Yudrug’s New Generation

Today is the fifty-first anniversary of the March 10th, 1959 uprising by Tibetans in Lhasa against China’s military occupation that allowed the Dalai Lama to escape capture and flee into exile. It’s appropriate, then, to share this post from High Peaks, Pure Earth, one of the best English language blogs covering what is happening inside Tibet via the Tibetan blogosphere. High Peaks, Pure Earth has a post up on the Tibetan hip-hop group Yudrug. The go by the English name Green Dragon, too, but Yudrug really means a type of horse popular in the part of Tibet where they are from. High Peaks, Pure Earth write:

The group however do appear to be very professional, as can be seen in their meticulously edited video and good sound quality. In the past, they have given due credit to the song composers, even crediting well-known Nepal based exile Tibetan singer Tsering Gyurmey for a cover of his song “Dream” that they recorded.

This bold new style of musical expression heard in “New Generation” has been quite controversial in Tibetan cyberspace with Tibetan bloggers praising Yudrug for their outspoken lyrics but some also criticising Yudrug for adopting a style that is seen as “too western”. Whatever your musical taste may be, the song is undeniably powerful and energetic with a rousing chorus:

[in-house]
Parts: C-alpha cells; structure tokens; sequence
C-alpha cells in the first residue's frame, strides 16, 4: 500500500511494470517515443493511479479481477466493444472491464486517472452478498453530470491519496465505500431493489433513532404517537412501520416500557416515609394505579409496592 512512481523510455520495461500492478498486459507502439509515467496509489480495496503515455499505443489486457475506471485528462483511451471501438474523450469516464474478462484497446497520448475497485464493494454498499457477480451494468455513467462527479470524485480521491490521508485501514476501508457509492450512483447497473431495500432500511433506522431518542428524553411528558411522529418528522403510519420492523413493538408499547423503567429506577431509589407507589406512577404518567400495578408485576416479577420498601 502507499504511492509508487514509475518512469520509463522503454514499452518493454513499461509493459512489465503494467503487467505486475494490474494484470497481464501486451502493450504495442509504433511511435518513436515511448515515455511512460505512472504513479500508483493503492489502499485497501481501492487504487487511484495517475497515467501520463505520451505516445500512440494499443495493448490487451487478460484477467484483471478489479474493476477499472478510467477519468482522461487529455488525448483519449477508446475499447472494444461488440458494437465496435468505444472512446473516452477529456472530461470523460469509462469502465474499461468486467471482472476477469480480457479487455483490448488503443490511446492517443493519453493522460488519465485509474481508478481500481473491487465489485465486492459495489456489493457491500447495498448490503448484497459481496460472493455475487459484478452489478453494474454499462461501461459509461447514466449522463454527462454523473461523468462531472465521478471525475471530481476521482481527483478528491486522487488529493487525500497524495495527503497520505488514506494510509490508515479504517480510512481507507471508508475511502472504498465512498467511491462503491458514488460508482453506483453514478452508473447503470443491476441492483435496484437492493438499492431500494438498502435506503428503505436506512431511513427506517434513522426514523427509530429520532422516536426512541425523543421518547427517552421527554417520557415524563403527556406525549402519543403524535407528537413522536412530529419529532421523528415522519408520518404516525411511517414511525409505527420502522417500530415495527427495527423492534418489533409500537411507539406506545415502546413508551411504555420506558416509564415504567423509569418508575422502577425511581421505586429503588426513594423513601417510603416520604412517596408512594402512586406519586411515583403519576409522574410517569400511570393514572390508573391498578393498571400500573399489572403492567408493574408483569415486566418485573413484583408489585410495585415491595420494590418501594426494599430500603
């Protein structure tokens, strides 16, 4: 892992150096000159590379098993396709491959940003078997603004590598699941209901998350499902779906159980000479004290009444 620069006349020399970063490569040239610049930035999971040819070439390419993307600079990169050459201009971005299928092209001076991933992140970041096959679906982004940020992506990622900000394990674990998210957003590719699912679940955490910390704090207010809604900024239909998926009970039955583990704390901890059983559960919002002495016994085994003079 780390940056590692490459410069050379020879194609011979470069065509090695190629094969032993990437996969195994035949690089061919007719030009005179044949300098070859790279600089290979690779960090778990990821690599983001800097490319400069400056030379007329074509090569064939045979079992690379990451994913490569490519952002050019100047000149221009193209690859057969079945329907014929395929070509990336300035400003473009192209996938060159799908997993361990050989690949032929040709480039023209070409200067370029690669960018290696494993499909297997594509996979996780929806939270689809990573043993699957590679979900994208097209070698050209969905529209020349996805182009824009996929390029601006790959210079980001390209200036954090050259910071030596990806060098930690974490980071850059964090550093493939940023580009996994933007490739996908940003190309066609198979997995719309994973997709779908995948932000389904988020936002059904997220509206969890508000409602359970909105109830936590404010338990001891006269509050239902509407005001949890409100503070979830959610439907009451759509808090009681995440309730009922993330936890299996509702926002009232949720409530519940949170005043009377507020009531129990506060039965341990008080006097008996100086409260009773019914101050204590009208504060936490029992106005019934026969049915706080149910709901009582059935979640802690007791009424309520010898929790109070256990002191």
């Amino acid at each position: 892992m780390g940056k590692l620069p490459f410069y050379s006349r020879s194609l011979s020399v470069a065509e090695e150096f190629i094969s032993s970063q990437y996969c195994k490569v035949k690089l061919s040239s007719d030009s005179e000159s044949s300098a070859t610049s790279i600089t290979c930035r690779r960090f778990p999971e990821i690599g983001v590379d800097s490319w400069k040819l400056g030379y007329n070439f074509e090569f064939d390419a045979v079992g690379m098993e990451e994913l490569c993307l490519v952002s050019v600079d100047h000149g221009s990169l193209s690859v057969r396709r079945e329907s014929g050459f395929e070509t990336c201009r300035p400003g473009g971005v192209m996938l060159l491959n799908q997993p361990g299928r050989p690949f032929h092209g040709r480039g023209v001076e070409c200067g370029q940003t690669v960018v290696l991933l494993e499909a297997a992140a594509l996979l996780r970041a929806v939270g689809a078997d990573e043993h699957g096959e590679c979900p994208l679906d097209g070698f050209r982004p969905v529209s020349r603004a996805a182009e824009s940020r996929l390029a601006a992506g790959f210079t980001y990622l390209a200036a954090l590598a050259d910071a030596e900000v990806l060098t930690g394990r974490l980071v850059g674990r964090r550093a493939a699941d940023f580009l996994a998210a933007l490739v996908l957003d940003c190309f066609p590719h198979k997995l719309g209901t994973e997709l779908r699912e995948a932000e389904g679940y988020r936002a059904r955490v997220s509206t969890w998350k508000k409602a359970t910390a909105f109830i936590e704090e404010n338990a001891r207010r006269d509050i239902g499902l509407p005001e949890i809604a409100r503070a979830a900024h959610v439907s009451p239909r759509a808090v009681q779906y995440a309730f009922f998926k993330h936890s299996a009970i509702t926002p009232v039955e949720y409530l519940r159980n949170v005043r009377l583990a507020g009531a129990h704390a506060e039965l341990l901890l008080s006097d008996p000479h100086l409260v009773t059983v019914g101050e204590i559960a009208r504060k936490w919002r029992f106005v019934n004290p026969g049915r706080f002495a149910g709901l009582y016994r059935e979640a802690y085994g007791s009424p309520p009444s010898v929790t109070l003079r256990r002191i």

The new generation has a resource called youth
The new generation has a pride called confidence
The new generation has an appearance called playfulness
The new generation has a temptation called freedom

I first watched the video for this song a few weeks ago with some Tibetan friends in New York. While it was incredible both from its level of polish, it was also remarkable to hear parts of it translated. It was defiant and proud and unapologetically Tibetan. Now, I see the full lyrics translated. They close with these lines:

Our story has not ended here
It’s just the beginning
We never fall asleep but are awake forever

Get used to dreaming
Get used to unlawful damage and uprisings
Get used to this way of living
Get used to moving forward

It is impossible to not see this short song, this music video as a tremendous body blow to the hopes of the Chinese government that the Tibetan desire for freedom may one day die with His Holiness the Dalai Lama.

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